These are the images that fill Paul Asjes with joy, the reason he became a teacher 11 years ago following in his mother’s footsteps, and the motivation to go beyond the classroom and self-publish two children’s books.
“I decided to write a book like the one I would have liked to read as a child and that my students could enjoy. For me the most important thing is to sow a love for reading and books”, says this math and English teacher.
His students at the Mott Haven Academy Charter School in the Bronx already know how to read, but many did not grow up with the love for literature that Asjes believes should be promoted from an early age, with bedtime stories.
For them, and to have that impact on the Latino diaspora, he undertook the task of publishing the Spanish version of his first volume: “El Primer Invierno de Isaías”.
“Many of my students are learning English, because they are immigrants or children of immigrants, or they have bilingual families and I want them to learn both languages and to discover the magic of literature”, assures Asjes.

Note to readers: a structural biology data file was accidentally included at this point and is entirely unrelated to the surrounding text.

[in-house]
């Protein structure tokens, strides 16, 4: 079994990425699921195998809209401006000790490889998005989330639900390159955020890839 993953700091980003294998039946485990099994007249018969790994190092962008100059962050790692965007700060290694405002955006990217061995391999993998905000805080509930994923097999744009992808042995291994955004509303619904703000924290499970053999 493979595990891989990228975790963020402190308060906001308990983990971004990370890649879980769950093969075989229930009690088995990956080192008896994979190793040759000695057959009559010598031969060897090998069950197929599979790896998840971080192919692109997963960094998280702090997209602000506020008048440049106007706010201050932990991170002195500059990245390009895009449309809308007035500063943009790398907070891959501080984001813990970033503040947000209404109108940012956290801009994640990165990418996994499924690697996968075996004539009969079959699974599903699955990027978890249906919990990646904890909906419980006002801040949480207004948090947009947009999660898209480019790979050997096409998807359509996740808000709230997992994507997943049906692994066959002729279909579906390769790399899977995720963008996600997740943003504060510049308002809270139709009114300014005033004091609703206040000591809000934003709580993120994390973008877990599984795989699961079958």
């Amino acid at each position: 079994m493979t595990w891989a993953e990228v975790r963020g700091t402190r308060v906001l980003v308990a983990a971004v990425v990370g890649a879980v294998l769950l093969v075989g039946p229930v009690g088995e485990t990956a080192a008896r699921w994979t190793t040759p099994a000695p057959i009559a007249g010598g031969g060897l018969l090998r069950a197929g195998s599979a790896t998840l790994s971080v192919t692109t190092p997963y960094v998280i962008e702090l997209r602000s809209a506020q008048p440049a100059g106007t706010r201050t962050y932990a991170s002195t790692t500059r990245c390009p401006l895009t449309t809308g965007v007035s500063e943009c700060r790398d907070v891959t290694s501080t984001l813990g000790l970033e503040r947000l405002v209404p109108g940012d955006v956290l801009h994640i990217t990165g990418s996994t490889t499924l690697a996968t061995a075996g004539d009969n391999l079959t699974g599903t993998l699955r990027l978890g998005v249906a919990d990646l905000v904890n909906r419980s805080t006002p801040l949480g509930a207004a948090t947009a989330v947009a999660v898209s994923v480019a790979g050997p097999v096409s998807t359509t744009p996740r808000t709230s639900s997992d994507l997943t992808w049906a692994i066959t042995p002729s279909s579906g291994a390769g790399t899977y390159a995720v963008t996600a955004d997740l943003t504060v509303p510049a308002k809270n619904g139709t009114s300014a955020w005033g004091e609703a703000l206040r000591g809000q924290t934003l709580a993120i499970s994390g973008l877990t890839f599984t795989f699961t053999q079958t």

The images on its pages had to be as moving as the story of a deer, a duck and a fish, separated by the cold season but with an unbreakable bond of friendship.
“I wanted to have control of the creative process, choose the illustrations and collaborate with an artist for my books. I found a wonderful illustrator through a friend and her work brought my story to life,” she adds.
And the author worked with Nyambura Vania remotely.
The illustrator lives in the Republic of Kenya, where she will use her share of the proceeds from the books to open libraries in Africa.
Wherever they are and whoever is reading, Asjes hopes that the stories on her pages will also encourage conversation between children and their parents about values and the importance of having good friends.
“I wanted to create a book that if the children are very young and the parents read for them, that they could talk about emotions and feelings,” he says.
The second book by this author goes on sale this month.